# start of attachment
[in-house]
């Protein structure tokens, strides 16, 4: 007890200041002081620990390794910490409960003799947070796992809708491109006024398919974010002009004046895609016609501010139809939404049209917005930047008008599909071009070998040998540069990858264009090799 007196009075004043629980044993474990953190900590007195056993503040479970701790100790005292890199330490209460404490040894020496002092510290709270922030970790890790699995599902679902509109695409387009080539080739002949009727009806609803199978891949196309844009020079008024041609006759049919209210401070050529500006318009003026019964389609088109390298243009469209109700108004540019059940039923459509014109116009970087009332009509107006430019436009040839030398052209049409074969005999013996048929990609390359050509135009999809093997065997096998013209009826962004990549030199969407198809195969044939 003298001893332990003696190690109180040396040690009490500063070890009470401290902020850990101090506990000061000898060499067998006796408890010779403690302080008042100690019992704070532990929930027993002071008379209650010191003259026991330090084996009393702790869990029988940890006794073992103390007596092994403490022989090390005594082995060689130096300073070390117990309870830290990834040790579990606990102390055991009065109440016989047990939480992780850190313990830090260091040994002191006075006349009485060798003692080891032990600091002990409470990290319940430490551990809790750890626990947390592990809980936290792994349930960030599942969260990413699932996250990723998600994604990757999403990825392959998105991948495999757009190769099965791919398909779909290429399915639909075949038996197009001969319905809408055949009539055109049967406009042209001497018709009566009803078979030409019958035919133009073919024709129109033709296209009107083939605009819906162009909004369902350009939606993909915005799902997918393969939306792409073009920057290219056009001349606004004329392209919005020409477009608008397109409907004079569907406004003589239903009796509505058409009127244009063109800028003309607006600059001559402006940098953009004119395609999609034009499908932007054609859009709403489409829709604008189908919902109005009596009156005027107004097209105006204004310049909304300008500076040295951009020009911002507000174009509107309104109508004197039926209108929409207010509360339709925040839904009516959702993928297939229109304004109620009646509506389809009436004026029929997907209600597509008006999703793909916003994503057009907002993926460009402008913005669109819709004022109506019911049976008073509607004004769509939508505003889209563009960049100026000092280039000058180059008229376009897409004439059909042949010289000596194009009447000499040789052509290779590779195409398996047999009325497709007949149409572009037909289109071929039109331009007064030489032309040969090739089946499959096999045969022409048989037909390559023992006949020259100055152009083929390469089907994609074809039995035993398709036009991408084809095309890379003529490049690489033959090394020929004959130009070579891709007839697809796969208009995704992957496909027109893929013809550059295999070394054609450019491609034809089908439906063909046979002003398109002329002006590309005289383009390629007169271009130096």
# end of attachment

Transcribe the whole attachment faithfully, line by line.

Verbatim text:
[in-house]
């Protein structure tokens, strides 16, 4: 007890200041002081620990390794910490409960003799947070796992809708491109006024398919974010002009004046895609016609501010139809939404049209917005930047008008599909071009070998040998540069990858264009090799 007196009075004043629980044993474990953190900590007195056993503040479970701790100790005292890199330490209460404490040894020496002092510290709270922030970790890790699995599902679902509109695409387009080539080739002949009727009806609803199978891949196309844009020079008024041609006759049919209210401070050529500006318009003026019964389609088109390298243009469209109700108004540019059940039923459509014109116009970087009332009509107006430019436009040839030398052209049409074969005999013996048929990609390359050509135009999809093997065997096998013209009826962004990549030199969407198809195969044939 003298001893332990003696190690109180040396040690009490500063070890009470401290902020850990101090506990000061000898060499067998006796408890010779403690302080008042100690019992704070532990929930027993002071008379209650010191003259026991330090084996009393702790869990029988940890006794073992103390007596092994403490022989090390005594082995060689130096300073070390117990309870830290990834040790579990606990102390055991009065109440016989047990939480992780850190313990830090260091040994002191006075006349009485060798003692080891032990600091002990409470990290319940430490551990809790750890626990947390592990809980936290792994349930960030599942969260990413699932996250990723998600994604990757999403990825392959998105991948495999757009190769099965791919398909779909290429399915639909075949038996197009001969319905809408055949009539055109049967406009042209001497018709009566009803078979030409019958035919133009073919024709129109033709296209009107083939605009819906162009909004369902350009939606993909915005799902997918393969939306792409073009920057290219056009001349606004004329392209919005020409477009608008397109409907004079569907406004003589239903009796509505058409009127244009063109800028003309607006600059001559402006940098953009004119395609999609034009499908932007054609859009709403489409829709604008189908919902109005009596009156005027107004097209105006204004310049909304300008500076040295951009020009911002507000174009509107309104109508004197039926209108929409207010509360339709925040839904009516959702993928297939229109304004109620009646509506389809009436004026029929997907209600597509008006999703793909916003994503057009907002993926460009402008913005669109819709004022109506019911049976008073509607004004769509939508505003889209563009960049100026000092280039000058180059008229376009897409004439059909042949010289000596194009009447000499040789052509290779590779195409398996047999009325497709007949149409572009037909289109071929039109331009007064030489032309040969090739089946499959096999045969022409048989037909390559023992006949020259100055152009083929390469089907994609074809039995035993398709036009991408084809095309890379003529490049690489033959090394020929004959130009070579891709007839697809796969208009995704992957496909027109893929013809550059295999070394054609450019491609034809089908439906063909046979002003398109002329002006590309005289383009390629007169271009130096």